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The student news site of Wayland High School

Wayland Student Press

The student news site of Wayland High School

Wayland Student Press

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On Monday, June 10, the annual Underclassmen Awards ceremony took place inside of WHSs auditorium.

I think that these awards bring motivation to [WHS] students to preform well academically, Sophomore Rufat Hasanov said.
WHS hosts the annual Underclassman Awards ceremony
June 15, 2024
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The end of a journey: Seniors finish their last season of high school sports

Wayland High School seniors prepare to move on from their last season of high school sports. My favorite memories from baseball are the walk off wins weve had and the team dinners, specifically the team bonding, senior and boys varsity baseball captain Ezra Wyner said. Being a part of the team and being a captain definitely helped my leadership, communication and work ethic skills.
Credit: Jeffery Zhang and Tina Su
Wayland High School seniors prepare to move on from their last season of high school sports. “My favorite memories from baseball are the walk off wins we’ve had and the team dinners, specifically the team bonding,” senior and boys varsity baseball captain Ezra Wyner said. “Being a part of the team and being a captain definitely helped my leadership, communication and work ethic skills.”

As spring comes to an end, seniors at Wayland High School are finishing their last season of high school sports. In a few months, many seniors will be going off to college, and for some, their days of playing organized sports will be behind them.

As they play in their last practices and games, some seniors will miss the relationships and memories that they’ve had throughout playing high school sports.

“I definitely feel sad about the end of the season because of all the relationships I built,” boys varsity baseball senior captain Ezra Wyner said. “I’m likely going to miss the feeling of being on a team.”

For senior Henrique Abecasis, playing high school sports was special. As an exchange student from Portugal, Abecasis was only able to play one year of high school sports as a varsity soccer player and varsity tennis player. In Portugal, students play individually in clubs, instead of playing with their classmates.

“There are no high school teams [in Portugal],” Abecasis said. “If you wanted to play sports, you did it outside of high school. When I did tennis, it was an individual sport and [I practiced with some people], but when I went to tournaments, I was all alone. It makes tennis a little bit depressing. Here, it’s way more fun.”

Abecasis’s experiences on a team have been helpful in building new relationships in the U.S. and finding new friends.

“I’m going to miss my teammates for sure,” Abecasis said. “In both my teams, I had really good teammates that were just there for me. They also helped with the transition from Portugal to [the United States.”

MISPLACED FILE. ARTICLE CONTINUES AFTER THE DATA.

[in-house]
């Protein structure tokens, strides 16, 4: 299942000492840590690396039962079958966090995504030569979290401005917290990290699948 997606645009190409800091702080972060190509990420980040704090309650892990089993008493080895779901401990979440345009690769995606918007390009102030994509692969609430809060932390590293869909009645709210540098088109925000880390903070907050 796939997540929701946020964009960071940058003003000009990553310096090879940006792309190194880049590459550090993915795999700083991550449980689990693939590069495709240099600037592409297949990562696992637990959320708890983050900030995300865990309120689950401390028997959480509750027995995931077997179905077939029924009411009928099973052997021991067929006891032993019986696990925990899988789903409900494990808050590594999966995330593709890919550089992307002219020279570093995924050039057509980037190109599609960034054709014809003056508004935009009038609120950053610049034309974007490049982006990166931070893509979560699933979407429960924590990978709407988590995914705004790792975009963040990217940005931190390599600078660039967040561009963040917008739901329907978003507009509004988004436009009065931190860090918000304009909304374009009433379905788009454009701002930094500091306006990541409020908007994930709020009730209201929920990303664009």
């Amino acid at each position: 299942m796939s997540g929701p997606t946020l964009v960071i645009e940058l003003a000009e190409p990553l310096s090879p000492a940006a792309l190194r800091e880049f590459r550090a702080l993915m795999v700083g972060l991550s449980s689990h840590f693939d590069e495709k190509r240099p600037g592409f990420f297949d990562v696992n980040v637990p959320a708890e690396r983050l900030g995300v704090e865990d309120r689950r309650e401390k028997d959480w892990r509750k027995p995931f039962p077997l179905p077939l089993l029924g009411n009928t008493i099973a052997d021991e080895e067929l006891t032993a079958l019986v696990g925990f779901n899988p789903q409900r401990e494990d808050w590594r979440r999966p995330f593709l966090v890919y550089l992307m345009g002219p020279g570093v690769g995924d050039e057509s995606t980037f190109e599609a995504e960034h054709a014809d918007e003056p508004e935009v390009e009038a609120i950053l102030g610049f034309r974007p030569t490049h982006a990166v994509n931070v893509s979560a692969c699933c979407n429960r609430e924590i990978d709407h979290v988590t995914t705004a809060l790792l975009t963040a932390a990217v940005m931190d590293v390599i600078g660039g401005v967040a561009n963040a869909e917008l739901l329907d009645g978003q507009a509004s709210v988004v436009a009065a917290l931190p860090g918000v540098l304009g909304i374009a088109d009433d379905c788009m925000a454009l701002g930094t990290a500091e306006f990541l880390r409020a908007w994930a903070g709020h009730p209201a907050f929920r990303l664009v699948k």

Although some seniors will play sports in college, for others at WHS, the chance to play organized sports will be a rare occurrence.

“[I’m going to miss] being able to play an organized sport, like soccer and tennis,” senior Kailas Srnivasan said. “It’s never going to happen again.”

There are memories that some of the seniors will hold close to them as they move forward in the next step of their lives. For Srinivasan, one of his favorite memories was playing in a soccer tournament in Maine, which is a WHS boys soccer tradition.

“[One of my favorite memories] was the Maine tournament this past year,” Srinivasan said. “I saved a penalty to make us go to the finals, and the whole tournament was really fun.”

One of Abecasis’ most beloved memories was when he played in a soccer charity event, Kicks for Cancer.

“Even though we lost Kicks for Cancer, the environment, vibe and being able to wear the name of a person you love on the back of your shirt is something that I’ll never forget,” Abecasis said. “Also, in tennis, I really liked our first match. I’m really looking forward to the playoffs [as well]. I feel like we can go really far, so hopefully my favorite moment will be winning [the tennis] state finals.”

Going forward, the days of high school sports are over for seniors. But for some, playing organized sports will still be a part of their lives. Wyner will continue to play baseball this summer and in college.

“I’m playing Legion baseball this summer, which is a club team,” Wyner said. “I’m planning on playing club baseball at Villanova.”

As a final piece of advice to underclassmen, Srinivasan recommends athletes to keep training, even when they’re down or in a place where they don’t want to be.

“Keep [at it] even if you’re not the best,” Srinivasan said. “You have a lot of time to keep training everyday, and you’ll get success later. Don’t get down on yourself if you’re not where you want to be. You’ll change by the time you’re an upperclassmen because of all the work you’ve been putting in.”

And for Abecasis, his final piece of advice is to just enjoy any chance you get while playing high school sports.

“I only had one year for high school sports, and I loved every minute of it,” Abecasis said. “You guys have more than one year, so make sure to treasure every single moment.”

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About the Contributor
Jeffery Zhang
Jeffery Zhang, Copy Editor
Jeffery Zhang, Class of 2026, is a second year reporter for WSPN. Jeffery plays soccer and tennis for WHS. In his free time, he enjoys spending time with his family and friends. Contact: [email protected]
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